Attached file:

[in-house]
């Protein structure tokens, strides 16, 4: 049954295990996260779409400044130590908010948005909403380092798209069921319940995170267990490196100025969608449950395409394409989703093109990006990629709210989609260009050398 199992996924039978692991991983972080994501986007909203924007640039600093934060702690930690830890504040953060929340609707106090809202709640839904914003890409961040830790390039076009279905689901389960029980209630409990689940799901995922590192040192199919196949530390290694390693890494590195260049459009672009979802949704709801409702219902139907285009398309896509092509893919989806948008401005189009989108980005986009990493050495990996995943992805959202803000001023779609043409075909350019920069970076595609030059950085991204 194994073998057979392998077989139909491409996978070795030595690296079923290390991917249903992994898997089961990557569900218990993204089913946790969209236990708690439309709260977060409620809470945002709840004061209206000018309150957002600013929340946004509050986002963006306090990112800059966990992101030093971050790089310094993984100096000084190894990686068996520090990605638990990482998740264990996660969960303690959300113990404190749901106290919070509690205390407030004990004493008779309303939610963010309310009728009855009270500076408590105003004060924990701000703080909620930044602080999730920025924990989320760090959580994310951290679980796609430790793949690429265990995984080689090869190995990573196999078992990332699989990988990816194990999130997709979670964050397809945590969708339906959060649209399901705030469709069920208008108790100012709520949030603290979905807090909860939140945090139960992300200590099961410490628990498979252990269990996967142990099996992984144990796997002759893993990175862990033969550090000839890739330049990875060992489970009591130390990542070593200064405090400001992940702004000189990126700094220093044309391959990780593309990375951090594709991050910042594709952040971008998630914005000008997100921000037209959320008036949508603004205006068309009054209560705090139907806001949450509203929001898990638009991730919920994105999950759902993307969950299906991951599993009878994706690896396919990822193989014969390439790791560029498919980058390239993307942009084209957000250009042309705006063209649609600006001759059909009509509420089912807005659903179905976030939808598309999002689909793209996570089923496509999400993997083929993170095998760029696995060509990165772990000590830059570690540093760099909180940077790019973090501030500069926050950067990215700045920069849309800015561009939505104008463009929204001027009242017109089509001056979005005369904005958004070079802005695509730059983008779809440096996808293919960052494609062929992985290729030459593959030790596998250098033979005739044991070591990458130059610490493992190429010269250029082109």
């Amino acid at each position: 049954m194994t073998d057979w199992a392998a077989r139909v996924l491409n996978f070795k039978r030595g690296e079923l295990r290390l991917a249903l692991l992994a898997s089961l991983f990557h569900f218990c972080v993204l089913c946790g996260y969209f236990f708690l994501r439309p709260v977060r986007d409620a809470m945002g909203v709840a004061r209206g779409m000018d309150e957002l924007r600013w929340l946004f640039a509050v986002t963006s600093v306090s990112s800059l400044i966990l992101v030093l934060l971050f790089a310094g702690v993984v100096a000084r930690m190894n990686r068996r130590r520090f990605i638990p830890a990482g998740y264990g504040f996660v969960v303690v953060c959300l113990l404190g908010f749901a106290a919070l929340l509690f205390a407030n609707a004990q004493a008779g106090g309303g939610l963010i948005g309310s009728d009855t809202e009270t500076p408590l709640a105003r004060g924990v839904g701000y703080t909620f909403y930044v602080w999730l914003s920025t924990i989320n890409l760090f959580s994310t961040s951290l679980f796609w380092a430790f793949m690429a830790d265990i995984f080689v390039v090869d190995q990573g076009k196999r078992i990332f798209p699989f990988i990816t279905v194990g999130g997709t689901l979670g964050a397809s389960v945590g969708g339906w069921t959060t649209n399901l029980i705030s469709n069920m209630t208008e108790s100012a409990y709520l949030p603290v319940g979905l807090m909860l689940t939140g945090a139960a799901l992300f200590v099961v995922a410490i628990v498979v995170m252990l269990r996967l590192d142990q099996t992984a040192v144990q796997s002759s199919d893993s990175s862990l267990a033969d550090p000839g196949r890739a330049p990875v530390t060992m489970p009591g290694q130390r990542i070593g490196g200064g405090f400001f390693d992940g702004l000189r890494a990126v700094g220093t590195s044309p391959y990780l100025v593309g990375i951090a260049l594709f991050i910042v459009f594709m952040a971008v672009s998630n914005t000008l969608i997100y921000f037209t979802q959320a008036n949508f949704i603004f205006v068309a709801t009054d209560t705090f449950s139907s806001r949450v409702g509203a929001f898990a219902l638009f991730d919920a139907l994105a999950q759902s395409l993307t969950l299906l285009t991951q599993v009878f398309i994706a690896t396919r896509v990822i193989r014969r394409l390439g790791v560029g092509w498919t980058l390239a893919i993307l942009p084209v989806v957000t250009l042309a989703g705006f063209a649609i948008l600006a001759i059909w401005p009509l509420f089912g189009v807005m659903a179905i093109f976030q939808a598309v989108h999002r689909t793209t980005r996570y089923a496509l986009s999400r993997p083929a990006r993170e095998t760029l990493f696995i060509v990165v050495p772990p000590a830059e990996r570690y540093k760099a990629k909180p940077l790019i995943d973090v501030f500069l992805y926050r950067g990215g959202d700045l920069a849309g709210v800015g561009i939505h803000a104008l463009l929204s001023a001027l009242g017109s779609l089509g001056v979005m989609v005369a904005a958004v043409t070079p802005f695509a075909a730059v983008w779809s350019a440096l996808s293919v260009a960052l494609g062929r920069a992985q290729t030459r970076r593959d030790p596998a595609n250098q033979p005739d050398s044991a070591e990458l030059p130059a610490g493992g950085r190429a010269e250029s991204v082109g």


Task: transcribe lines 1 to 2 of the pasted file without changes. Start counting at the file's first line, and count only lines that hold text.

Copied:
[in-house]
């Protein structure tokens, strides 16, 4: 049954295990996260779409400044130590908010948005909403380092798209069921319940995170267990490196100025969608449950395409394409989703093109990006990629709210989609260009050398 199992996924039978692991991983972080994501986007909203924007640039600093934060702690930690830890504040953060929340609707106090809202709640839904914003890409961040830790390039076009279905689901389960029980209630409990689940799901995922590192040192199919196949530390290694390693890494590195260049459009672009979802949704709801409702219902139907285009398309896509092509893919989806948008401005189009989108980005986009990493050495990996995943992805959202803000001023779609043409075909350019920069970076595609030059950085991204 194994073998057979392998077989139909491409996978070795030595690296079923290390991917249903992994898997089961990557569900218990993204089913946790969209236990708690439309709260977060409620809470945002709840004061209206000018309150957002600013929340946004509050986002963006306090990112800059966990992101030093971050790089310094993984100096000084190894990686068996520090990605638990990482998740264990996660969960303690959300113990404190749901106290919070509690205390407030004990004493008779309303939610963010309310009728009855009270500076408590105003004060924990701000703080909620930044602080999730920025924990989320760090959580994310951290679980796609430790793949690429265990995984080689090869190995990573196999078992990332699989990988990816194990999130997709979670964050397809945590969708339906959060649209399901705030469709069920208008108790100012709520949030603290979905807090909860939140945090139960992300200590099961410490628990498979252990269990996967142990099996992984144990796997002759893993990175862990033969550090000839890739330049990875060992489970009591130390990542070593200064405090400001992940702004000189990126700094220093044309391959990780593309990375951090594709991050910042594709952040971008998630914005000008997100921000037209959320008036949508603004205006068309009054209560705090139907806001949450509203929001898990638009991730919920994105999950759902993307969950299906991951599993009878994706690896396919990822193989014969390439790791560029498919980058390239993307942009084209957000250009042309705006063209649609600006001759059909009509509420089912807005659903179905976030939808598309999002689909793209996570089923496509999400993997083929993170095998760029696995060509990165772990000590830059570690540093760099909180940077790019973090501030500069926050950067990215700045920069849309800015561009939505104008463009929204001027009242017109089509001056979005005369904005958004070079802005695509730059983008779809440096996808293919960052494609062929992985290729030459593959030790596998250098033979005739044991070591990458130059610490493992190429010269250029082109």